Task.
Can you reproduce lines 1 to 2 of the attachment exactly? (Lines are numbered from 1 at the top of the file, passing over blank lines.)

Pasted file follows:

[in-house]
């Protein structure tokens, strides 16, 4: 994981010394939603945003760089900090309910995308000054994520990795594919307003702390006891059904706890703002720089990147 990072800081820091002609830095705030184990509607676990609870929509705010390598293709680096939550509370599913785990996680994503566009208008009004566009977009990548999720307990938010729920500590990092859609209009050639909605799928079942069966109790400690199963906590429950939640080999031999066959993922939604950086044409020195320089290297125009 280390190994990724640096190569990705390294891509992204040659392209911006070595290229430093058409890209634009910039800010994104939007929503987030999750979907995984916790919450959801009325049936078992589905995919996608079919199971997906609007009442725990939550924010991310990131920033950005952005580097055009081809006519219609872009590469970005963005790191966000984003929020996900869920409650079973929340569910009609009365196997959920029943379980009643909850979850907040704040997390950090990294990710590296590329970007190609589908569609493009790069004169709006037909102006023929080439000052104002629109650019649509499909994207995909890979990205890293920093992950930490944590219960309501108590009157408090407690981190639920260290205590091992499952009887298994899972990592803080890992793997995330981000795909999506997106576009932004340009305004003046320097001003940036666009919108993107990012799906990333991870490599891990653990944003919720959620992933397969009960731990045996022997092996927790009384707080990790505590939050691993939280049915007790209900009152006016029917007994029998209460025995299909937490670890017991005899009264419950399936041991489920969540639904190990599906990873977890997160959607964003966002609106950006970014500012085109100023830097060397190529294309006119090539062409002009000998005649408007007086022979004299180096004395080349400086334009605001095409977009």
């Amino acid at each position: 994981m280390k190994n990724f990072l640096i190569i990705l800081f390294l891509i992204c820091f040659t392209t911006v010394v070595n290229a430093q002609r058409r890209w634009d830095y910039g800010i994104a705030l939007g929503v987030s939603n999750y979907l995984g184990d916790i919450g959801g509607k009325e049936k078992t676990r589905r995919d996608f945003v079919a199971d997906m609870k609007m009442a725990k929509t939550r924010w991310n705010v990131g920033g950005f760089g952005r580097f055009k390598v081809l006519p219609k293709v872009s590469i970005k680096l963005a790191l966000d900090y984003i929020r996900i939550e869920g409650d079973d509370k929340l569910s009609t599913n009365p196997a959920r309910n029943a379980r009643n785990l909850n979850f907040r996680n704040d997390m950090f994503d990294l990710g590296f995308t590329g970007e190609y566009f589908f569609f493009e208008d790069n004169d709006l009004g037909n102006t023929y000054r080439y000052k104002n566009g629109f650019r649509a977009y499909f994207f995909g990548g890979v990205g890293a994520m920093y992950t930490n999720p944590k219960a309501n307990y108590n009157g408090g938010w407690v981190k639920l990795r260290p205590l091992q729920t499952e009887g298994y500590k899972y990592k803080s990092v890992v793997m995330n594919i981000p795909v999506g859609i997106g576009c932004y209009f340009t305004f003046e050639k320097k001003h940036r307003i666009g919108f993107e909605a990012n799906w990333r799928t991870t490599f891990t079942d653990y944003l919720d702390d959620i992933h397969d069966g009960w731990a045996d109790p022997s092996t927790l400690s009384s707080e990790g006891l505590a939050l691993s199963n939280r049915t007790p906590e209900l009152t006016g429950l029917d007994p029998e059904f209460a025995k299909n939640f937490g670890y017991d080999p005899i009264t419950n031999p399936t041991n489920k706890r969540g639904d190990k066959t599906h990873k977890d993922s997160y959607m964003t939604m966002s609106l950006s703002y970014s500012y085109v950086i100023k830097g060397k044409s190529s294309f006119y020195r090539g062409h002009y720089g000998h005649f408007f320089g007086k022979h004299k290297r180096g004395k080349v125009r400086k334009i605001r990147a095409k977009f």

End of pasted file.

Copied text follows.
[in-house]
């Protein structure tokens, strides 16, 4: 994981010394939603945003760089900090309910995308000054994520990795594919307003702390006891059904706890703002720089990147 990072800081820091002609830095705030184990509607676990609870929509705010390598293709680096939550509370599913785990996680994503566009208008009004566009977009990548999720307990938010729920500590990092859609209009050639909605799928079942069966109790400690199963906590429950939640080999031999066959993922939604950086044409020195320089290297125009 280390190994990724640096190569990705390294891509992204040659392209911006070595290229430093058409890209634009910039800010994104939007929503987030999750979907995984916790919450959801009325049936078992589905995919996608079919199971997906609007009442725990939550924010991310990131920033950005952005580097055009081809006519219609872009590469970005963005790191966000984003929020996900869920409650079973929340569910009609009365196997959920029943379980009643909850979850907040704040997390950090990294990710590296590329970007190609589908569609493009790069004169709006037909102006023929080439000052104002629109650019649509499909994207995909890979990205890293920093992950930490944590219960309501108590009157408090407690981190639920260290205590091992499952009887298994899972990592803080890992793997995330981000795909999506997106576009932004340009305004003046320097001003940036666009919108993107990012799906990333991870490599891990653990944003919720959620992933397969009960731990045996022997092996927790009384707080990790505590939050691993939280049915007790209900009152006016029917007994029998209460025995299909937490670890017991005899009264419950399936041991489920969540639904190990599906990873977890997160959607964003966002609106950006970014500012085109100023830097060397190529294309006119090539062409002009000998005649408007007086022979004299180096004395080349400086334009605001095409977009």